Inorganic Ethics

April 6, 2018

Chemical Life: John Ruskin’s Inorganic Ethics

Research Seminar by Marrikka Trotter (SCI-Arc)

Lawrence Hall 197, 11:00-13:00

This talk examines John Ruskin’s attempt to connect the essential workings of geology to architectural production by revealing a preexisting ethics common to both. Ruskin’s scientific theories were based on a conviction that all inorganic form was largely predetermined by internal chemical configurations. In his understanding, the entire mineral landscape – whether organized into crystals or decomposed into dust – perpetually strove to fulfill the formational blueprint contained in its atomic structure. Ruskin held that every fundamental “truth” of nature contained an emulable moral lesson for society, and his perspective on the formational processes of the natural world profoundly shaped his approach to the built environment. Ultimately, Ruskin believed that worthwhile architectural “crystallizations” could only be achieved by an ethical community that – like the inorganic world – obeyed inborn laws and committed to a continual process of self-improvement. Convinced that creativity could be modeled on geological principles, Ruskin attempted to align the human subject with nature’s own laws. Here I will focus on Ruskin’s “post-architectural” pedagogical and social experiments, and in particular, on a collection of siliceous minerals he catalogued and gave to the St. David’s School for Boys at Reigate in the 1870s. Ruskin’s interpretation of how silica-rich minerals formed, and his interpolation of this process to the formation of individual subjects and the island of Britain as a whole, contained a profound challenge to architectural production.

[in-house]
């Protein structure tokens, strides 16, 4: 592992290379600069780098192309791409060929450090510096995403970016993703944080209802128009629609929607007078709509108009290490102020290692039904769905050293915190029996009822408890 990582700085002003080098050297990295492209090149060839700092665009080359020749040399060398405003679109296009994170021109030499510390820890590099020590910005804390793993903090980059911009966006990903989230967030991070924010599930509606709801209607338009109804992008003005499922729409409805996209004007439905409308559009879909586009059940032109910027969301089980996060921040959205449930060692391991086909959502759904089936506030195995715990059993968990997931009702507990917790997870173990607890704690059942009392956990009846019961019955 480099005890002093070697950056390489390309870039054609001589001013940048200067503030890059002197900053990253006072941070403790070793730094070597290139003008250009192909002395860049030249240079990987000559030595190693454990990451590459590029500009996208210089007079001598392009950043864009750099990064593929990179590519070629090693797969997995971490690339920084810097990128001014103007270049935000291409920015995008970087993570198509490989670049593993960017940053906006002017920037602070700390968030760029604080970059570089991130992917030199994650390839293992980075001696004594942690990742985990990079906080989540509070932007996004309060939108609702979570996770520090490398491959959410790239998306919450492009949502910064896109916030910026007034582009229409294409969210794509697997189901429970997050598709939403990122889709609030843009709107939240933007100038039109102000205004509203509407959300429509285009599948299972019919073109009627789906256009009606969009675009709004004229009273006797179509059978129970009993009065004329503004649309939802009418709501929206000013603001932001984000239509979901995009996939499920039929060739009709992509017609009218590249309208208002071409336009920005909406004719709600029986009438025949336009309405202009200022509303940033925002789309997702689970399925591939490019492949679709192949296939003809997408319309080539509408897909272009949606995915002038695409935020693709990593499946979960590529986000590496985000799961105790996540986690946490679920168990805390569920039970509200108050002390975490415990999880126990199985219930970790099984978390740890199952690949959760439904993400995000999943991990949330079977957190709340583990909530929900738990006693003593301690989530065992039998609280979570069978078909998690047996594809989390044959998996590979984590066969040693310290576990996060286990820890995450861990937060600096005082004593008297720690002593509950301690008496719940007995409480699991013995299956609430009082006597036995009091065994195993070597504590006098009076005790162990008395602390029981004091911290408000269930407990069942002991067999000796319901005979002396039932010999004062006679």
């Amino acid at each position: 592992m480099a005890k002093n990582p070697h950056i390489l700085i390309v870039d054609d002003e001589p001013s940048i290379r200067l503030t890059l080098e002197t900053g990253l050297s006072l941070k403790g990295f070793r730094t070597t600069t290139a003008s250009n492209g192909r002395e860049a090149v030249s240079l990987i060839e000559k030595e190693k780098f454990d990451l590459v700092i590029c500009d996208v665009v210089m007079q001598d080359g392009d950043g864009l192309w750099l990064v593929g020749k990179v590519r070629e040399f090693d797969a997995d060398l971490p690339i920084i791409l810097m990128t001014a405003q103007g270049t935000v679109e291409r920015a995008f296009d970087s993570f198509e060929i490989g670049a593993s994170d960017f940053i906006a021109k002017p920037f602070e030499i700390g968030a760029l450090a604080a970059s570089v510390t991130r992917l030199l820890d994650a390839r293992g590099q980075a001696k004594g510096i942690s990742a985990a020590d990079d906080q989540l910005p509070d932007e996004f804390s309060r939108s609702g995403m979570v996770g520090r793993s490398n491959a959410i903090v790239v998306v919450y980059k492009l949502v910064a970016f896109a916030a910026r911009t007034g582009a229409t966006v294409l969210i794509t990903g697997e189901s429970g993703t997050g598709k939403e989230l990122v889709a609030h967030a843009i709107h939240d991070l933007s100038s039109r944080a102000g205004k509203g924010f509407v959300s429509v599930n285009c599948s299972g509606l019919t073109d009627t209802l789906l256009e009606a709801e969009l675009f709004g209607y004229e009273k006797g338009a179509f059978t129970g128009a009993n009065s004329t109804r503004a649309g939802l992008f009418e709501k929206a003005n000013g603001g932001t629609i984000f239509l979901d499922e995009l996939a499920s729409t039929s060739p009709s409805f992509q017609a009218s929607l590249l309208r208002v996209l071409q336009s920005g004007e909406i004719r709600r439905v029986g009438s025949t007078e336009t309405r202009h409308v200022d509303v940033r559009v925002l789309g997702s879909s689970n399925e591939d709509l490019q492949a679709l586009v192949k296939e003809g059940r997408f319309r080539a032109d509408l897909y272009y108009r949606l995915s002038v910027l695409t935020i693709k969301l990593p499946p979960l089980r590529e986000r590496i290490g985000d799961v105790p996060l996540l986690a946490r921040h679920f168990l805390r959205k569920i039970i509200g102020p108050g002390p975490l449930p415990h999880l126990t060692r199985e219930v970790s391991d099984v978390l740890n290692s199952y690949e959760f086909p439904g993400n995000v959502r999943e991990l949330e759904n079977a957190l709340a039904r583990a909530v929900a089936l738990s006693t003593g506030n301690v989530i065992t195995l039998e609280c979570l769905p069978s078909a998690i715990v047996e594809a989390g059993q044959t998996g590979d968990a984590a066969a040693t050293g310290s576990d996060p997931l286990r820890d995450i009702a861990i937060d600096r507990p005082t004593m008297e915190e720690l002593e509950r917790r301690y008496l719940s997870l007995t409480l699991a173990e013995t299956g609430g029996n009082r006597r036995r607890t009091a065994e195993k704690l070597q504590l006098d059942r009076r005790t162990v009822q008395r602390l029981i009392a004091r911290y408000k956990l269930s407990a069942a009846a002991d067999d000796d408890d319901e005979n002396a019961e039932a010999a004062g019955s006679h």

Space is limited. To attend, please RSVP to cpl@uoregon.edu

About the speaker:

Marrikka Trotter is an architectural historian and theorist whose research examines the historical intersections between geology, architecture, agriculture, and landscape in the eighteenth and nineteenth centuries. She is co-editor of the contemporary architectural theory collections Architecture at the Edge of Everything Else  (The MIT Press: 2010) and Architecture is All Over(Columbia Books on Architecture and the City: 2017), and her writing has appeared in publications such as Harvard Design MagazineLog, and AA Files.